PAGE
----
Blohm and Voss Bv 222 Wiking (Viking) Long Range Reconnaissance / Transport Flying Boat
The Bv 222 was a mammoth machine by World War 2 standards, powered by no less than six 1,000 horsepower engines.
Authored By Captain Jack; Content ©www.MilitaryFactory.com
The Blohm & Voss Bv 222 Wiking (translating to "Viking") was a large German flying boat design of World War 2. The behemoth system was fielded only in limited numbers and served primarily in the transport role with some reconnaissance sorties as secondary. Transport aircraft generally made strong reconnaissance platforms thanks to their inherently long ranges. The Bv 222 was delayed from production during her development and, once in practice, proved highly susceptible to enemy fighter attacks despite the supplied defensive armament. Some thirteen examples were produced.
Where No Plane Has Gone Before
The Bv 222 scored a few "firsts" during her combat tenure. She became the largest aircraft in the war to score a kill against an enemy aircraft (believed to be an Allied PB4Y Liberator of the USN though sometimes incorrectly stated in sources as an Avro Lancaster) while at the same time becoming the largest aircraft to be downed during the conflict. She also became the biggest flying boat-class aircraft type to achieve operational status in the war.
Bv 222 Origins
The Bv 222 started life from a 1936 design, which in itself was built to a civil airliner specification. While many-an-aircraft were used for the transportation of cross-continental mail deliveries, passenger transports were becoming en vogue and the German airliner corporation of Deutsche Lufthansa was in need of a large aircraft for such an opportunity. Three Bv 222 examples were placed on order and appeared in three respective prototype forms known simply as Bv 222 V1, Bv 222 V2 and Bv 222 V3. Construction of the first of these three systems began in January of 1938. First flight was achieved by prototype V1 on September 7th, 1940. Testing would continue on until December of that year. Early forms fitted the Bramo Fafnir 323-series radial piston engines. These would later be replaced by the Junkers Jumo diesel engines for easier resupply when at sea, with fuel provided for by via fuel-laden U-Boats.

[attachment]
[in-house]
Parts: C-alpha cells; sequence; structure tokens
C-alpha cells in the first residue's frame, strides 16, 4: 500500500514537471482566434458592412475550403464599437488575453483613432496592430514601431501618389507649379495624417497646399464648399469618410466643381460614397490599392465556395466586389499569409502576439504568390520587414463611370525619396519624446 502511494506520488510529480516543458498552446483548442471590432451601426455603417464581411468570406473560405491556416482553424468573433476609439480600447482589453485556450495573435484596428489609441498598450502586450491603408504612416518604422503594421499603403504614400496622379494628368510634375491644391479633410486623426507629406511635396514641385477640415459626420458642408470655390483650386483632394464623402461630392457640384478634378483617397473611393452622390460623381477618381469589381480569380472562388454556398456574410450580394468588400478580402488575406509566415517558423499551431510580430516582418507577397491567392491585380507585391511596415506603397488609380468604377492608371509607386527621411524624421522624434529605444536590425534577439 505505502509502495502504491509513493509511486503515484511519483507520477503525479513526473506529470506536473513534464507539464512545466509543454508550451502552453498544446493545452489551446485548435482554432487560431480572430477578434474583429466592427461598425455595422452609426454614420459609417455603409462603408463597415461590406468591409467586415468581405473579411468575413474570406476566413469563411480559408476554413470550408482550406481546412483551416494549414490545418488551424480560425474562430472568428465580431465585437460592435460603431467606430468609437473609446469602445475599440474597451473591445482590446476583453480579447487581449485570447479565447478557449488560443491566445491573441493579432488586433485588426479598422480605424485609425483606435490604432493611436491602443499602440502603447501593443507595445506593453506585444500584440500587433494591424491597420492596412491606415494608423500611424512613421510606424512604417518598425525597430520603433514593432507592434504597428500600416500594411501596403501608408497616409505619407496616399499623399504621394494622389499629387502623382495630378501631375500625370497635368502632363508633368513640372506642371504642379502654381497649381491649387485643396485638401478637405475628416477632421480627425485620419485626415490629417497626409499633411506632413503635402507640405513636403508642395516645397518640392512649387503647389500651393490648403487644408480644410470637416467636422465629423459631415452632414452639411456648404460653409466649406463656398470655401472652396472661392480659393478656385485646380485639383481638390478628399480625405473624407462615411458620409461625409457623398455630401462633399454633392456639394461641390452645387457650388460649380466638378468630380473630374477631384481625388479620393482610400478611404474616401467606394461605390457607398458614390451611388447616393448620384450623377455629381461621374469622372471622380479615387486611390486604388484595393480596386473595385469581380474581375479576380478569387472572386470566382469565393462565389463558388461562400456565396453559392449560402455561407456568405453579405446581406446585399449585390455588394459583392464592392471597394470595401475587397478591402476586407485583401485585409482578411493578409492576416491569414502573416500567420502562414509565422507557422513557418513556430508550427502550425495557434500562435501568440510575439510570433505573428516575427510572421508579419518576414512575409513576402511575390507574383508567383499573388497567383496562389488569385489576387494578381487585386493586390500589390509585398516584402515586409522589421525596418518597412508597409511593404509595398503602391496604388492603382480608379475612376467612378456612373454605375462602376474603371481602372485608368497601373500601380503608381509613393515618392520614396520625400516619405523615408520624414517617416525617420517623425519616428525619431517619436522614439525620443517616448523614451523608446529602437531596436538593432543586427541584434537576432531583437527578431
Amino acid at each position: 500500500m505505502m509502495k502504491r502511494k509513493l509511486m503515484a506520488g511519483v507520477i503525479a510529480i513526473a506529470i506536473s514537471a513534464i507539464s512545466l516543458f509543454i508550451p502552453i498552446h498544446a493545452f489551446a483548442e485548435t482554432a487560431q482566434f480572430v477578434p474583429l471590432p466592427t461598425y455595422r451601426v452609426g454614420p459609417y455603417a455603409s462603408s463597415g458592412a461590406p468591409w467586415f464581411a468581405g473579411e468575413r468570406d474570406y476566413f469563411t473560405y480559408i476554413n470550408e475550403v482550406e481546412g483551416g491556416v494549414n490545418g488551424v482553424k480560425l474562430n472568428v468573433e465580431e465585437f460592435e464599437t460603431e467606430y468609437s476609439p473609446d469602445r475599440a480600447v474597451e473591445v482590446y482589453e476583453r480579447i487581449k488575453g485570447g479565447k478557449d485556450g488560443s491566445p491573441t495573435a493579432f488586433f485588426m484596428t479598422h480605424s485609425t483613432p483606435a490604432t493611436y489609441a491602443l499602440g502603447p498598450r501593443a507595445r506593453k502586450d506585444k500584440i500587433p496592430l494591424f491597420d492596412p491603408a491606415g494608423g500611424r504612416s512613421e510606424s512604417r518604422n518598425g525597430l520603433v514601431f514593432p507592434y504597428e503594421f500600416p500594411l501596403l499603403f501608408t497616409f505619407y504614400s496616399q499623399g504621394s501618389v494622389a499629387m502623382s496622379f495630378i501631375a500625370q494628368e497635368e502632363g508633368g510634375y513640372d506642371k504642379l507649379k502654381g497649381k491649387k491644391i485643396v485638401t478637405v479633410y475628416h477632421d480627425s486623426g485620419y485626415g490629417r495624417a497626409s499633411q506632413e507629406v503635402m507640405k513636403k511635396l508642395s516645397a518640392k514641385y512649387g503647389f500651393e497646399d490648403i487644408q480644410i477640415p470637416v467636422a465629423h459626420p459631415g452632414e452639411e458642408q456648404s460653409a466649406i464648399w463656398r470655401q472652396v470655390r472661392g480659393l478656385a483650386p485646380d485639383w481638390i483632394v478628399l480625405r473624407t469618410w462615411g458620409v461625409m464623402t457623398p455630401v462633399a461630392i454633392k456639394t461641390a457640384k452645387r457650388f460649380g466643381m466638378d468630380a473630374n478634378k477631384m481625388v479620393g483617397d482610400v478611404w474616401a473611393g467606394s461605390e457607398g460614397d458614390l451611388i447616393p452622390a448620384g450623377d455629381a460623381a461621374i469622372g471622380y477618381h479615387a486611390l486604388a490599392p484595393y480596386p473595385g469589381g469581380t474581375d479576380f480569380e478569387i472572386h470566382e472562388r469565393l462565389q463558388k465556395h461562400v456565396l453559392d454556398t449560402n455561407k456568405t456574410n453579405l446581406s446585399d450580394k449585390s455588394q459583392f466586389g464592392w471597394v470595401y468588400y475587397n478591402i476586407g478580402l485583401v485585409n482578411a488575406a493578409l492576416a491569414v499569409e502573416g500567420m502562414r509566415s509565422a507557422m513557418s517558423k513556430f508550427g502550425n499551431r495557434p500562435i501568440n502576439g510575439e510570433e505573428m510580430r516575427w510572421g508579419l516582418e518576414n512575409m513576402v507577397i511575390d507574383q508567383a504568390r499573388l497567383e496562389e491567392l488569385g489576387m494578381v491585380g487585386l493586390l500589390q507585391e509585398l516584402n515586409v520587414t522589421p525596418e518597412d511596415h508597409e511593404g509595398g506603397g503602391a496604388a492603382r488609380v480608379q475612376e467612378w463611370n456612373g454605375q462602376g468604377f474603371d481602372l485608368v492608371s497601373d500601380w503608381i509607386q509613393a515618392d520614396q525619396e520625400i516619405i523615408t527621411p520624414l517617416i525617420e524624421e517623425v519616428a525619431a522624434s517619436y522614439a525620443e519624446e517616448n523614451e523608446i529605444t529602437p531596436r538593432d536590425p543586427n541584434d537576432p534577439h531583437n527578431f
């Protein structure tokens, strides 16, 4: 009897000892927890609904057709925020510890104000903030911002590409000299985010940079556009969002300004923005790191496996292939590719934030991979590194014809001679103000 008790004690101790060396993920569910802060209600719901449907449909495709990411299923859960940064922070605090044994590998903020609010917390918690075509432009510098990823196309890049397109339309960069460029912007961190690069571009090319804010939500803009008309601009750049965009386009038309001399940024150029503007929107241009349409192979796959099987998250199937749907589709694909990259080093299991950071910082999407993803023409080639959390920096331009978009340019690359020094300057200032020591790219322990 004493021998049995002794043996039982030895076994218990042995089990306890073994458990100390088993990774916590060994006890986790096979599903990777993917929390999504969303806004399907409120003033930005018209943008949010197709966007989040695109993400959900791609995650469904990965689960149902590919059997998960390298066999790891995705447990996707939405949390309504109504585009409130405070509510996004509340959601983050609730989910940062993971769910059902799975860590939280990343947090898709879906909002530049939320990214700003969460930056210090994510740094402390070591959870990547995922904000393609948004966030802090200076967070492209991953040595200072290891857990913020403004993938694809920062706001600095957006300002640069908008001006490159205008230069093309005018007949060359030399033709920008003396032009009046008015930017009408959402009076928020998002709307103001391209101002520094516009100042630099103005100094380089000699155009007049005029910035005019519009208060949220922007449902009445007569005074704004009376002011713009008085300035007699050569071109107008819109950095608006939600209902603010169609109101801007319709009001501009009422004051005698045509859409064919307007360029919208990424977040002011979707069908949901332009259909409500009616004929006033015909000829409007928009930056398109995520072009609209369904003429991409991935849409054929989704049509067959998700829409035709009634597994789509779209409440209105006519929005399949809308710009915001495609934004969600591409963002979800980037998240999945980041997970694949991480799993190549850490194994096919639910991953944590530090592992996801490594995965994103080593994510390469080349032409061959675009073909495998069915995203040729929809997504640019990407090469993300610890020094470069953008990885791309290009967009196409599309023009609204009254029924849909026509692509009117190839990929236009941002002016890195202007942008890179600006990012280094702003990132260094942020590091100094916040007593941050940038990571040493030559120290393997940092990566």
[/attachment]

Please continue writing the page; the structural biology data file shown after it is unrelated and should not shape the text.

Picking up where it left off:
War Comes Calling
However, by 1941, the Bv 222 was placed into service with the German Luftwaffe, ferrying much-needed supplies across the Mediterranean to Afrika Corps forces operating in North Africa. The initial cross-water flight, interestingly enough, was piloted by a civilian aircrew and made use of a fighter escort. The flight depart from Athens, Greece. To dispose of the escorting need - and thusly freeing up the much-needed fighters for combat elsewhere - the Bv 222 V1 was finally armed with an array of defensive machine gun and 20mm cannon positions throughout her design. A single 13mm machine gun was fitted in a nose position while a further four were positioned at fuselage beam windows. A 20mm cannon was added to augment the defensive capabilities, this via a forward-placed dorsal turret. Now that the V1 had officially been baptized in the German war effort, she became the backbone of the new Lufttransportstaffel 222 squadron. The V1 soldiered on until February 1943, to which she was lost at sea following a collision with underwater wreckage upon a landing attempt.
The V2 achieved first flight on August 7th, 1941. After nearly a year of evaluation, she was officially cleared for service. The major difference in the V2 was the addition of the overwing cannon turrets accessed by crew through a tunnel built into the wing spars. In all, the Bv 222 now sported 3 x 20mm MG 151/20 cannons (1 x in dorsal turret; 2 x in wing turrets) and 5 x 13mm MG 131 machine guns (1 x in nose an 4 x in fuselage beam positions). Despite this formidable array, the defensive bubble offered by these weapons was limited at best, especially considering the speed at which the Bv 222 could travel, plus her enormous size making her a tempting target to passing enemy fighters.